Average increases for residential property in the most populous counties ranged from 7 percent in Yellowstone County to the 23 percent high in Gallatin County. Ravalli County clocked in at second-highest in this group at 12.3 percent, Missoula was 12.1 percent, Flathead 11 percent, Lewis and Clark at 9.5 percent and Silver Bow and Cascade counties at about 9 percent each.
The value of commercial property in these counties also increased, but generally at a lesser amount — except Missoula County, where the average value of commercial property increased nearly 18 percent.
The four main entities that receive property-tax revenue are school districts, cities, counties and the state. Mills levied by the state, primarily for education, are unchanged. Cities and counties cannot increase their general-fund budget by more than half the rate of inflation (about 1 percent this year) and therefore don’t get a windfall from increased property valuations – unless it’s new construction.
Tim Burton, executive director, Montana League of Cities and Towns
“So that means, if your valuations are going up, then when the local government goes through the tax form, we’re probably going to see a lot of mill-levy reductions throughout the state of Montana,” said Tim Burton, executive director of the Montana League of Cities and Towns.
School district budgets also are limited by state law on how much they can increase, tied to student enrollment and other factors, and can’t just take advantage of higher property values to collect more money.
However, at least two circumstances will cause your taxes to go up: The appraised value of your property increases more than the county- or city-wide average, meaning mill-levy reductions will offset only part of the increase, or increased mills approved by voters for additional services, programs or buildings.
“A lot of that, statewide, will be determined by what the voters themselves voted — if they voted for school levies, or libraries, or any kind of levies where the voters had a voice,” Geise said.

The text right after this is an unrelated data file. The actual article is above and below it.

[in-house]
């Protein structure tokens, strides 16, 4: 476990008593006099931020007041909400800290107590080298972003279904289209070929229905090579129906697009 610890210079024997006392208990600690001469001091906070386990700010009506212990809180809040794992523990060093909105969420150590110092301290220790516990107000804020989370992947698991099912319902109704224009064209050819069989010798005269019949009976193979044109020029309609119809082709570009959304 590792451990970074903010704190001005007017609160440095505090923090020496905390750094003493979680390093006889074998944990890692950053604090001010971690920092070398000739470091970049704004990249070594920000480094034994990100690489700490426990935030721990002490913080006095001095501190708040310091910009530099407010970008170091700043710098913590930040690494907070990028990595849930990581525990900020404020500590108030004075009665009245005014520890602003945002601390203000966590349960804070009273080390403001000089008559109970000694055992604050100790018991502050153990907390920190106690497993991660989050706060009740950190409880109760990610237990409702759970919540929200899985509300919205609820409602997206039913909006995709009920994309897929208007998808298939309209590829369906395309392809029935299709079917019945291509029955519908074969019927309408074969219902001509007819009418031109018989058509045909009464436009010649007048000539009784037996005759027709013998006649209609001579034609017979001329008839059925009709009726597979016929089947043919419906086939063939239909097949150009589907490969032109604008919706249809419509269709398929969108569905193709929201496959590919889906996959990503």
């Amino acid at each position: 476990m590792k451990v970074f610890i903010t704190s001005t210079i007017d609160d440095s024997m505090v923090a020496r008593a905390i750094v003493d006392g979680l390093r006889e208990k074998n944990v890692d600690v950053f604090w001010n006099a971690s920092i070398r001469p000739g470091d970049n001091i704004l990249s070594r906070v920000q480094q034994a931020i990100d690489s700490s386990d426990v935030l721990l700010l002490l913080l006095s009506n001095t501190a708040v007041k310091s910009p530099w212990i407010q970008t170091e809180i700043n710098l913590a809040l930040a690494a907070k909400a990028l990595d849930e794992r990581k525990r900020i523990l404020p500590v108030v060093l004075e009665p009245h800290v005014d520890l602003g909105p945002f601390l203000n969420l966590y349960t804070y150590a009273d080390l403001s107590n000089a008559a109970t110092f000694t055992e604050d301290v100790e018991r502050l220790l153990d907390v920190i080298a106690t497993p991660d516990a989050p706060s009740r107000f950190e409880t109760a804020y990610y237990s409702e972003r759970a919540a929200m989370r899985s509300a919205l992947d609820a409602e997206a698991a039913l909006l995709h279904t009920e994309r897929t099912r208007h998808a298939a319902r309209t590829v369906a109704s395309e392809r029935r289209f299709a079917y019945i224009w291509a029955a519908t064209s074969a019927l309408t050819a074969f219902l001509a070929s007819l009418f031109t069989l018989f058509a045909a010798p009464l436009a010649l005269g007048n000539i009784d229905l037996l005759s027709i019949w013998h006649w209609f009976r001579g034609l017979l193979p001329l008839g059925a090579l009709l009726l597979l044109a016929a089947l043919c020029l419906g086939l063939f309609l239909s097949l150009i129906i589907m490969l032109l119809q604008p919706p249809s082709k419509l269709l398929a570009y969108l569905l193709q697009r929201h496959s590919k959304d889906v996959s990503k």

Geise also noted that if property owners believe their reappraised value is too high, they can appeal it to the local Revenue Department office.
“I always tell people when they get their appraisal in the mail, they should ask themselves the following question: `Would I sell my house for that amount of money?’” she said. If the answer is yes, the appraisal is accurate and legal, because the law says the appraised value should reflect the market. If the answer is no, and you think it’s too high, you can file a protest and try to get it reduced.
And if the value is a lot lower than you think your house or business is worth?
“Then you should probably accept that with a slight smile, and move on,” Geise said.
Here is a complete list of all Montana counties: https://drive.google.com/file/d/1kfuDrq61TGBmjFDzEUbIa3QxoCPm0QO5/view
Flash Flood Warning Issued For Parts Of Daniels, Roosevelt & Sheridan County
NATIONAL WEATHER SERVICE GLASGOW MT
819 AM MDT THU JUN 27 2019
THE NATIONAL WEATHER SERVICE IN GLASGOW HAS ISSUED A
* FLASH FLOOD WARNING FOR...
SOUTHEASTERN DANIELS COUNTY IN NORTHEASTERN MONTANA...
NORTH CENTRAL ROOSEVELT COUNTY IN NORTHEASTERN MONTANA...
SOUTHWESTERN SHERIDAN COUNTY IN NORTHEASTERN MONTANA...
* UNTIL 1115 AM MDT.
* AT 818 AM MDT, DOPPLER RADAR INDICATED AN AREA OF THUNDERSTORMS
PRODUCING HEAVY RAIN ACROSS THE WARNED AREA. UP TO THREE INCHES OF
RAIN HAVE ALREADY FALLEN. FLASH FLOODING IS EXPECTED TO BEGIN
ADDITIONAL RAINFALL AMOUNTS OF ONE TO TWO INCHES ARE POSSIBLE IN
THE WARNED AREA.
TURN AROUND, DON'T DROWN WHEN ENCOUNTERING FLOODED ROADS. MOST FLOOD
DEATHS OCCUR IN VEHICLES.
PLEASE REPORT FLOODING TO YOUR LOCAL LAW ENFORCEMENT AGENCY WHEN YOU
CAN DO SO SAFELY.
A FLASH FLOOD WARNING MEANS THAT FLOODING IS IMMINENT OR OCCURRING.
IF YOU ARE IN THE WARNED AREA MOVE TO HIGHER GROUND IMMEDIATELY.
RESIDENTS LIVING ALONG STREAMS AND CREEKS SHOULD TAKE IMMEDIATE
PRECAUTIONS TO PROTECT LIFE AND PROPERTY.
DACA Photojournalist Detained While Traveling Hiline On Amtrak
A photojournalist based in North Dakota was detained in jail Monday by U.S. Immigration and Customs Enforcement and released Wednesday morning.
Ibrahim Ramades Cetindemir Cordon, 28, was traveling from Seattle to Williston, North Dakota, on an Amtrak train when he was stopped by border patrol officers searching the train at the Havre stop on Monday. Officers questioned Cetindemir, who is originally from Guatemala, but left when the train had to continue onto the next stop.
At the Amtrak stop in Malta, border patrol officers boarded again, and questioned him just after 4 p.m. Cetindemir showed officers his work permit and a driver's license while on the train, Cetindemir said. He said he was a Deferred Action for Childhood Arrivals recipient, and his DACA status was valid until May 2020.